What does Will Toledo — the mastermind of the ascending rock combo Car Seat Headrest — do for an encore after releasing one of the top albums of 2016, Teens of Denial (top 5 in Rolling Stone, number one for me)? With the future in front of him, he’s looking backwards — in the form of a remake of his 2011 album Twin Fantasy.
Before signing to Matador, he was a Bandcamp wunderkind with eight releases under his belt. One of them, Twin Fantasy, tells the quasi-autobiographic story of a failed relationship and has amassed a cult following, but to Toledo’s ears, he has said, “I kind of felt that these were demos I was recording when I was doing the original thing. I felt like I could re-record it better.”
So that’s exactly what he’s done. Toledo went back into the studio with his amazing band of Seth Dalby (bass), Ethan Ives (guitar) and Andrew Katz (drums), put some muscle behind his solo bedroom recording and reimagined his gay magnum opus. This 2018 version of Toledo’s 19-year-old juvenilia (released, in combination, with the original recording) is a vibrant color photograph of a monochrome negative.
From the opening plaint of “My boy, we don’t see each other much” from “My Boy (Twin Fantasy)” though the mass of experience of “those two brothers / those two lovers / and their smooth-cocked adventures” in closing track “Twin Fantasy (Those Boys),” Toledo captures a love that might not be his first but that’s as scarring and unforgettable as Elio and Oliver in Call Me By Your Name.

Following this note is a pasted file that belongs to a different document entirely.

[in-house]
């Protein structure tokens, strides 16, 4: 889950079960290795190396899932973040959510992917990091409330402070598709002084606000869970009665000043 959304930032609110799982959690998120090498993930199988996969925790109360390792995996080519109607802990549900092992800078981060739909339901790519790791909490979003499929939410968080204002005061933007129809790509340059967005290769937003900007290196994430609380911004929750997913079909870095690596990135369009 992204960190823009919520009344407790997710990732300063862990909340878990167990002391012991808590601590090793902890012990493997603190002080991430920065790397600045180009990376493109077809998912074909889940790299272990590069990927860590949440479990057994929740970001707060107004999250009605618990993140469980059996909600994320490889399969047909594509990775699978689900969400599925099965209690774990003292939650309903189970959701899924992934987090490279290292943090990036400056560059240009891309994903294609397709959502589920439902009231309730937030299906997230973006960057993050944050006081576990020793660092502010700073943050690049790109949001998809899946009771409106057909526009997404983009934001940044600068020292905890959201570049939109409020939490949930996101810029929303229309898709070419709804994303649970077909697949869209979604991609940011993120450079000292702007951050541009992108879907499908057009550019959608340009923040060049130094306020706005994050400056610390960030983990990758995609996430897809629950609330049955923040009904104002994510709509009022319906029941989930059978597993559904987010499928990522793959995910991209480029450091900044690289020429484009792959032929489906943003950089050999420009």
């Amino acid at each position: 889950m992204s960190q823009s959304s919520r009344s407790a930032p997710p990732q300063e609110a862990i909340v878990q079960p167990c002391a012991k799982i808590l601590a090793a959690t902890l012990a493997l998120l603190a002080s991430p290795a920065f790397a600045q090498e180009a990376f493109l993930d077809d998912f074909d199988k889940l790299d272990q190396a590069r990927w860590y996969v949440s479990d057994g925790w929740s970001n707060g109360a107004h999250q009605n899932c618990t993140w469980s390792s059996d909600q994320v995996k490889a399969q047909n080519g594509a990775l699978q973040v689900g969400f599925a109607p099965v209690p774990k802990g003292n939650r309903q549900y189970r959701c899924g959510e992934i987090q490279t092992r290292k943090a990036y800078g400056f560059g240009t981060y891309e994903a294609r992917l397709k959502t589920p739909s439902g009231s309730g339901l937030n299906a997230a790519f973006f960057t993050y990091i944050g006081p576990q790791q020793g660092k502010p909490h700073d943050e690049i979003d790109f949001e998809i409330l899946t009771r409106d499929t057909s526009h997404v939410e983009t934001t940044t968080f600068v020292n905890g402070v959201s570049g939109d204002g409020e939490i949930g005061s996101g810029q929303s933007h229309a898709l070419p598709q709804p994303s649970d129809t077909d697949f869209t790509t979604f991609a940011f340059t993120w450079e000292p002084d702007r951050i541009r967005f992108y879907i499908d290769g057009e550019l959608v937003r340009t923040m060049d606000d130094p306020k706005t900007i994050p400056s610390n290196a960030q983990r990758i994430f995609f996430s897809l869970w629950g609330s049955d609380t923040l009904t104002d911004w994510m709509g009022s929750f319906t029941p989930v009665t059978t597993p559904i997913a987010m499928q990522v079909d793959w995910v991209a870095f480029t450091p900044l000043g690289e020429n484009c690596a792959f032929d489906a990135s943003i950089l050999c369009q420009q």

Musically, he’s an old soul, as inspired by David Bowie and James Brown as he is by Frank Ocean (the latter two he namechecks in “Cute Thing”). Yet as a lyricist the dew is still on the rose with Twin Fantasy, capturing all the push-pull of gay love for young indie kids everywhere.
Toledo is both young enough and also wise enough to let drop the most vulnerable couplet in the raging single “Nervous Young Inhumans”: “most of the time that I use the word ‘you’ well you know that I’m mostly singing about you” and his band is muscular enough to turn the biological dance at the heart of “Bodys” into hip-shaking fuck music when it reaches its chorus.
And though I wish he’d work on new material while he’s at the peak of his prowess, I can also settle for a stopgap as powerful as what he’s achieved here in exploring a love (and music) that’s as important to him as it no doubt will now be to a larger audience of gay boys and rock lovers everywhere.